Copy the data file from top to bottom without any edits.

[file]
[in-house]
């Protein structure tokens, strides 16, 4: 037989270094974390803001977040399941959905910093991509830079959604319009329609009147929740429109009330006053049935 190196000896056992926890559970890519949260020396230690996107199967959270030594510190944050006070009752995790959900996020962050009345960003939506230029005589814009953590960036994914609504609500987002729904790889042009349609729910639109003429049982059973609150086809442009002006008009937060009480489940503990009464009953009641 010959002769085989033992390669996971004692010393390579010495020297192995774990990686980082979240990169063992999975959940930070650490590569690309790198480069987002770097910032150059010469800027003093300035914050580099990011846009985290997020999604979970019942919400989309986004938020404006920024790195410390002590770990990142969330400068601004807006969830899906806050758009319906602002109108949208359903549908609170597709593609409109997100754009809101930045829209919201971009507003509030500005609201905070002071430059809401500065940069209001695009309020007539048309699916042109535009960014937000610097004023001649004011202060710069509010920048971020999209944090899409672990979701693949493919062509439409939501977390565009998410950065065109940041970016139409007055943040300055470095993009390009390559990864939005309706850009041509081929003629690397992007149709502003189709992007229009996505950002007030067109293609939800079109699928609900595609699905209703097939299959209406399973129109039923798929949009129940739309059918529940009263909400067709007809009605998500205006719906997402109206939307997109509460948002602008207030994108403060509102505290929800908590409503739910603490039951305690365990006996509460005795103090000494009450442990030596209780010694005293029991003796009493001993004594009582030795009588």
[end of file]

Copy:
[in-house]
């Protein structure tokens, strides 16, 4: 037989270094974390803001977040399941959905910093991509830079959604319009329609009147929740429109009330006053049935 190196000896056992926890559970890519949260020396230690996107199967959270030594510190944050006070009752995790959900996020962050009345960003939506230029005589814009953590960036994914609504609500987002729904790889042009349609729910639109003429049982059973609150086809442009002006008009937060009480489940503990009464009953009641 010959002769085989033992390669996971004692010393390579010495020297192995774990990686980082979240990169063992999975959940930070650490590569690309790198480069987002770097910032150059010469800027003093300035914050580099990011846009985290997020999604979970019942919400989309986004938020404006920024790195410390002590770990990142969330400068601004807006969830899906806050758009319906602002109108949208359903549908609170597709593609409109997100754009809101930045829209919201971009507003509030500005609201905070002071430059809401500065940069209001695009309020007539048309699916042109535009960014937000610097004023001649004011202060710069509010920048971020999209944090899409672990979701693949493919062509439409939501977390565009998410950065065109940041970016139409007055943040300055470095993009390009390559990864939005309706850009041509081929003629690397992007149709502003189709992007229009996505950002007030067109293609939800079109699928609900595609699905209703097939299959209406399973129109039923798929949009129940739309059918529940009263909400067709007809009605998500205006719906997402109206939307997109509460948002602008207030994108403060509102505290929800908590409503739910603490039951305690365990006996509460005795103090000494009450442990030596209780010694005293029991003796009493001993004594009582030795009588």